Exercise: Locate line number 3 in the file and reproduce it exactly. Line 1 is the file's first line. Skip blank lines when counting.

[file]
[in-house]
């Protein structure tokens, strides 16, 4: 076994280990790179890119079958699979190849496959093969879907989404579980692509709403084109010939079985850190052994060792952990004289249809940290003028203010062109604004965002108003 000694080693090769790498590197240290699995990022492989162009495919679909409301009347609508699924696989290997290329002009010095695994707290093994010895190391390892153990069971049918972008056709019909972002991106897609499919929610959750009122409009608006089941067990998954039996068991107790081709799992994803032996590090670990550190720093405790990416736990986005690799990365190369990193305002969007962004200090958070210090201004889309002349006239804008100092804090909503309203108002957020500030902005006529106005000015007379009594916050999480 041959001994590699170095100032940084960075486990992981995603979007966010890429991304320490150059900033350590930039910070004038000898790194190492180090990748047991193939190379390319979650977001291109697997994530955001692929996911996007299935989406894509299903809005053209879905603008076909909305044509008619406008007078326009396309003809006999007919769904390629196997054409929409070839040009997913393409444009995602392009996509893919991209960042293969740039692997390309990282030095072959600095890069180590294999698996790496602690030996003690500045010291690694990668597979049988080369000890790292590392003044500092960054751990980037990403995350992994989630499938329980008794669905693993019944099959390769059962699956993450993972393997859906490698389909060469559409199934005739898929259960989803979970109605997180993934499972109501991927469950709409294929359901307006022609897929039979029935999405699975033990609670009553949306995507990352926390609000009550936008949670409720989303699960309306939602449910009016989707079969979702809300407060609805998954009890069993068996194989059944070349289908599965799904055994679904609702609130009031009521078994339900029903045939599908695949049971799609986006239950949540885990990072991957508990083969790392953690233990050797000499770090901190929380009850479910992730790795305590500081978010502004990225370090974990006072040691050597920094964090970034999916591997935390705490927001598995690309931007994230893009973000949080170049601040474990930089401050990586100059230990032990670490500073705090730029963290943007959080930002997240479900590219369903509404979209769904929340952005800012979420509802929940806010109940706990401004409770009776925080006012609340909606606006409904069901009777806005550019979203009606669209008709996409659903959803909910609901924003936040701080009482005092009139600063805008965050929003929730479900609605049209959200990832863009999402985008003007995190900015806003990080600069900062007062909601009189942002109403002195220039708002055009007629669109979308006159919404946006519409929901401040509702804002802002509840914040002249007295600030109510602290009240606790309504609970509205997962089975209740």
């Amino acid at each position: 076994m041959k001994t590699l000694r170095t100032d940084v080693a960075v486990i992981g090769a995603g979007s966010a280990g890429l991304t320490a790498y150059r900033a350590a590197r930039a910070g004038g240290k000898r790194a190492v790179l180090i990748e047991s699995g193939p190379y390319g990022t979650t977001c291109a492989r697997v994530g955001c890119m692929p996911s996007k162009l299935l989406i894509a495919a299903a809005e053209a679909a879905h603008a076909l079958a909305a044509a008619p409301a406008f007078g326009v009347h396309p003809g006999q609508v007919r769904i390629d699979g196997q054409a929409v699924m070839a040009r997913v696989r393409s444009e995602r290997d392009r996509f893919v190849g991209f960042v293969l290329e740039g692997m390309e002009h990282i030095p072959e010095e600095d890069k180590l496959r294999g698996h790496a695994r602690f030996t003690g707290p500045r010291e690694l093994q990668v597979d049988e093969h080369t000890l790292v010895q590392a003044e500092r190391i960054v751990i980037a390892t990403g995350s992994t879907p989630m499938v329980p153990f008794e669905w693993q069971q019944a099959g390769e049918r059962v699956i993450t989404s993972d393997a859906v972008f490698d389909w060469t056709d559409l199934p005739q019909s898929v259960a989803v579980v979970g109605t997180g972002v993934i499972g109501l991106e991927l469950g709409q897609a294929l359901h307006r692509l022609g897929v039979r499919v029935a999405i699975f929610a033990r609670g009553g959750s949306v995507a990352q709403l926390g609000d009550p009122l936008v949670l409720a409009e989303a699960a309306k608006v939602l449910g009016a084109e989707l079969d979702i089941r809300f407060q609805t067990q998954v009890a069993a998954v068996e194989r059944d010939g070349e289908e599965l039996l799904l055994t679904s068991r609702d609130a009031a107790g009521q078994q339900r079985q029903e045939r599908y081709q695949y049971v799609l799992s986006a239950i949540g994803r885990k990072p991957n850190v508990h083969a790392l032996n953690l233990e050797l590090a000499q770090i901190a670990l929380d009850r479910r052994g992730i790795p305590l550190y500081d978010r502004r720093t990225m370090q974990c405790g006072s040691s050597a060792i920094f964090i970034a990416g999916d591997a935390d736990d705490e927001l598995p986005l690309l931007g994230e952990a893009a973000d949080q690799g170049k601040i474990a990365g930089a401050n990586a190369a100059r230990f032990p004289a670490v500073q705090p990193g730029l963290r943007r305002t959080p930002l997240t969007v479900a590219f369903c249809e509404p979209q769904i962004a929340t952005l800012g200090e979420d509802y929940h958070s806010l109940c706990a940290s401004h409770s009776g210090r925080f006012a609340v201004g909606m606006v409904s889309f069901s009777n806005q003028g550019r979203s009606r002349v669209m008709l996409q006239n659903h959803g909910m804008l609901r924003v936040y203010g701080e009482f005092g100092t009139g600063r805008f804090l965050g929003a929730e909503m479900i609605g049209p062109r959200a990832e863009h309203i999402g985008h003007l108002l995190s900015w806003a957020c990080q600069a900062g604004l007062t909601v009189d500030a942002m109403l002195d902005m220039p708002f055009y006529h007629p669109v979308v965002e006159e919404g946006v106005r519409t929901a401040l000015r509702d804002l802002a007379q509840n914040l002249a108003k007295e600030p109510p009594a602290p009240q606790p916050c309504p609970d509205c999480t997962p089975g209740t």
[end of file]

């Amino acid at each position: 076994m041959k001994t590699l000694r170095t100032d940084v080693a960075v486990i992981g090769a995603g979007s966010a280990g890429l991304t320490a790498y150059r900033a350590a590197r930039a910070g004038g240290k000898r790194a190492v790179l180090i990748e047991s699995g193939p190379y390319g990022t979650t977001c291109a492989r697997v994530g955001c890119m692929p996911s996007k162009l299935l989406i894509a495919a299903a809005e053209a679909a879905h603008a076909l079958a909305a044509a008619p409301a406008f007078g326009v009347h396309p003809g006999q609508v007919r769904i390629d699979g196997q054409a929409v699924m070839a040009r997913v696989r393409s444009e995602r290997d392009r996509f893919v190849g991209f960042v293969l290329e740039g692997m390309e002009h990282i030095p072959e010095e600095d890069k180590l496959r294999g698996h790496a695994r602690f030996t003690g707290p500045r010291e690694l093994q990668v597979d049988e093969h080369t000890l790292v010895q590392a003044e500092r190391i960054v751990i980037a390892t990403g995350s992994t879907p989630m499938v329980p153990f008794e669905w693993q069971q019944a099959g390769e049918r059962v699956i993450t989404s993972d393997a859906v972008f490698d389909w060469t056709d559409l199934p005739q019909s898929v259960a989803v579980v979970g109605t997180g972002v993934i499972g109501l991106e991927l469950g709409q897609a294929l359901h307006r692509l022609g897929v039979r499919v029935a999405i699975f929610a033990r609670g009553g959750s949306v995507a990352q709403l926390g609000d009550p009122l936008v949670l409720a409009e989303a699960a309306k608006v939602l449910g009016a084109e989707l079969d979702i089941r809300f407060q609805t067990q998954v009890a069993a998954v068996e194989r059944d010939g070349e289908e599965l039996l799904l055994t679904s068991r609702d609130a009031a107790g009521q078994q339900r079985q029903e045939r599908y081709q695949y049971v799609l799992s986006a239950i949540g994803r885990k990072p991957n850190v508990h083969a790392l032996n953690l233990e050797l590090a000499q770090i901190a670990l929380d009850r479910r052994g992730i790795p305590l550190y500081d978010r502004r720093t990225m370090q974990c405790g006072s040691s050597a060792i920094f964090i970034a990416g999916d591997a935390d736990d705490e927001l598995p986005l690309l931007g994230e952990a893009a973000d949080q690799g170049k601040i474990a990365g930089a401050n990586a190369a100059r230990f032990p004289a670490v500073q705090p990193g730029l963290r943007r305002t959080p930002l997240t969007v479900a590219f369903c249809e509404p979209q769904i962004a929340t952005l800012g200090e979420d509802y929940h958070s806010l109940c706990a940290s401004h409770s009776g210090r925080f006012a609340v201004g909606m606006v409904s889309f069901s009777n806005q003028g550019r979203s009606r002349v669209m008709l996409q006239n659903h959803g909910m804008l609901r924003v936040y203010g701080e009482f005092g100092t009139g600063r805008f804090l965050g929003a929730e909503m479900i609605g049209p062109r959200a990832e863009h309203i999402g985008h003007l108002l995190s900015w806003a957020c990080q600069a900062g604004l007062t909601v009189d500030a942002m109403l002195d902005m220039p708002f055009y006529h007629p669109v979308v965002e006159e919404g946006v106005r519409t929901a401040l000015r509702d804002l802002a007379q509840n914040l002249a108003k007295e600030p109510p009594a602290p009240q606790p916050c309504p609970d509205c999480t997962p089975g209740t």